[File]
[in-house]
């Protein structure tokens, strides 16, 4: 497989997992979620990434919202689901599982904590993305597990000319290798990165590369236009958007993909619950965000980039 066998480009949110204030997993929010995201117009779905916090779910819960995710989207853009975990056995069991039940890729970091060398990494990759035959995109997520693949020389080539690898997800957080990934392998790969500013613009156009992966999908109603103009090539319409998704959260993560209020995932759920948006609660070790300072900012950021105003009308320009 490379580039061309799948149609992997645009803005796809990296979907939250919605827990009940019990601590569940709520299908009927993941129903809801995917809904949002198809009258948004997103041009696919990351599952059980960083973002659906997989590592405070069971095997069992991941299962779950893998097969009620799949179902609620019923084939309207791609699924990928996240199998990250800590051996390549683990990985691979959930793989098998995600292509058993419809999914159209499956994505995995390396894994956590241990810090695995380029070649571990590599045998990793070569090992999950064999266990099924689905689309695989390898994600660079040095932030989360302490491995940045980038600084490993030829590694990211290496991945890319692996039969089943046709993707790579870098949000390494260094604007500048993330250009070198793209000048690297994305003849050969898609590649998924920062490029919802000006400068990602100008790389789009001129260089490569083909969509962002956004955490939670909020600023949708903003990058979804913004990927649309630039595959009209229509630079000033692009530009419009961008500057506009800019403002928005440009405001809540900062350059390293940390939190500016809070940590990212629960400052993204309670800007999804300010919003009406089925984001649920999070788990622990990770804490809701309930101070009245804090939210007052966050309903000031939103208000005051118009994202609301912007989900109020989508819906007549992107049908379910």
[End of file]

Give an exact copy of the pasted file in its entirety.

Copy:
[in-house]
């Protein structure tokens, strides 16, 4: 497989997992979620990434919202689901599982904590993305597990000319290798990165590369236009958007993909619950965000980039 066998480009949110204030997993929010995201117009779905916090779910819960995710989207853009975990056995069991039940890729970091060398990494990759035959995109997520693949020389080539690898997800957080990934392998790969500013613009156009992966999908109603103009090539319409998704959260993560209020995932759920948006609660070790300072900012950021105003009308320009 490379580039061309799948149609992997645009803005796809990296979907939250919605827990009940019990601590569940709520299908009927993941129903809801995917809904949002198809009258948004997103041009696919990351599952059980960083973002659906997989590592405070069971095997069992991941299962779950893998097969009620799949179902609620019923084939309207791609699924990928996240199998990250800590051996390549683990990985691979959930793989098998995600292509058993419809999914159209499956994505995995390396894994956590241990810090695995380029070649571990590599045998990793070569090992999950064999266990099924689905689309695989390898994600660079040095932030989360302490491995940045980038600084490993030829590694990211290496991945890319692996039969089943046709993707790579870098949000390494260094604007500048993330250009070198793209000048690297994305003849050969898609590649998924920062490029919802000006400068990602100008790389789009001129260089490569083909969509962002956004955490939670909020600023949708903003990058979804913004990927649309630039595959009209229509630079000033692009530009419009961008500057506009800019403002928005440009405001809540900062350059390293940390939190500016809070940590990212629960400052993204309670800007999804300010919003009406089925984001649920999070788990622990990770804490809701309930101070009245804090939210007052966050309903000031939103208000005051118009994202609301912007989900109020989508819906007549992107049908379910």